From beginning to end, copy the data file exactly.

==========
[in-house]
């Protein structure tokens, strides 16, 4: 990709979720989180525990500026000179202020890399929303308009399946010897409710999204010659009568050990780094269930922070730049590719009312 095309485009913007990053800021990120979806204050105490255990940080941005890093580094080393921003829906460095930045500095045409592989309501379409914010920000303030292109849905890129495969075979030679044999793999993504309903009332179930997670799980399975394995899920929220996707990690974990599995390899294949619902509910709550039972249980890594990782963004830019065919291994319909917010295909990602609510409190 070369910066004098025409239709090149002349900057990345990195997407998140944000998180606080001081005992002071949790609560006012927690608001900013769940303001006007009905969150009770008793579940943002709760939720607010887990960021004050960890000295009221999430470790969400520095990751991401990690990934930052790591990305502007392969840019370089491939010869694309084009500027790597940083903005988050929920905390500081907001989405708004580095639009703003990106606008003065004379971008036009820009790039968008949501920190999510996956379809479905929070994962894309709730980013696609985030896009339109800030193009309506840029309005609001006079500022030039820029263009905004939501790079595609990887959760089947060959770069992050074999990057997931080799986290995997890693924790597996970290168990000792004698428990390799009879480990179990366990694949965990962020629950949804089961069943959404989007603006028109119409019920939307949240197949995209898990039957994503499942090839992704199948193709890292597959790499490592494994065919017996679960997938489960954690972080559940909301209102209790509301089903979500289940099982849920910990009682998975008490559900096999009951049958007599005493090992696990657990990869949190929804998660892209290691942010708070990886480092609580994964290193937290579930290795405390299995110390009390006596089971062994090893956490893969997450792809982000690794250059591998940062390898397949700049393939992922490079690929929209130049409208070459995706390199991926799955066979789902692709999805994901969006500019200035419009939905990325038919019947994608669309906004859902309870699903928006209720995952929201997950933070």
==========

[in-house]
């Protein structure tokens, strides 16, 4: 990709979720989180525990500026000179202020890399929303308009399946010897409710999204010659009568050990780094269930922070730049590719009312 095309485009913007990053800021990120979806204050105490255990940080941005890093580094080393921003829906460095930045500095045409592989309501379409914010920000303030292109849905890129495969075979030679044999793999993504309903009332179930997670799980399975394995899920929220996707990690974990599995390899294949619902509910709550039972249980890594990782963004830019065919291994319909917010295909990602609510409190 070369910066004098025409239709090149002349900057990345990195997407998140944000998180606080001081005992002071949790609560006012927690608001900013769940303001006007009905969150009770008793579940943002709760939720607010887990960021004050960890000295009221999430470790969400520095990751991401990690990934930052790591990305502007392969840019370089491939010869694309084009500027790597940083903005988050929920905390500081907001989405708004580095639009703003990106606008003065004379971008036009820009790039968008949501920190999510996956379809479905929070994962894309709730980013696609985030896009339109800030193009309506840029309005609001006079500022030039820029263009905004939501790079595609990887959760089947060959770069992050074999990057997931080799986290995997890693924790597996970290168990000792004698428990390799009879480990179990366990694949965990962020629950949804089961069943959404989007603006028109119409019920939307949240197949995209898990039957994503499942090839992704199948193709890292597959790499490592494994065919017996679960997938489960954690972080559940909301209102209790509301089903979500289940099982849920910990009682998975008490559900096999009951049958007599005493090992696990657990990869949190929804998660892209290691942010708070990886480092609580994964290193937290579930290795405390299995110390009390006596089971062994090893956490893969997450792809982000690794250059591998940062390898397949700049393939992922490079690929929209130049409208070459995706390199991926799955066979789902692709999805994901969006500019200035419009939905990325038919019947994608669309906004859902309870699903928006209720995952929201997950933070």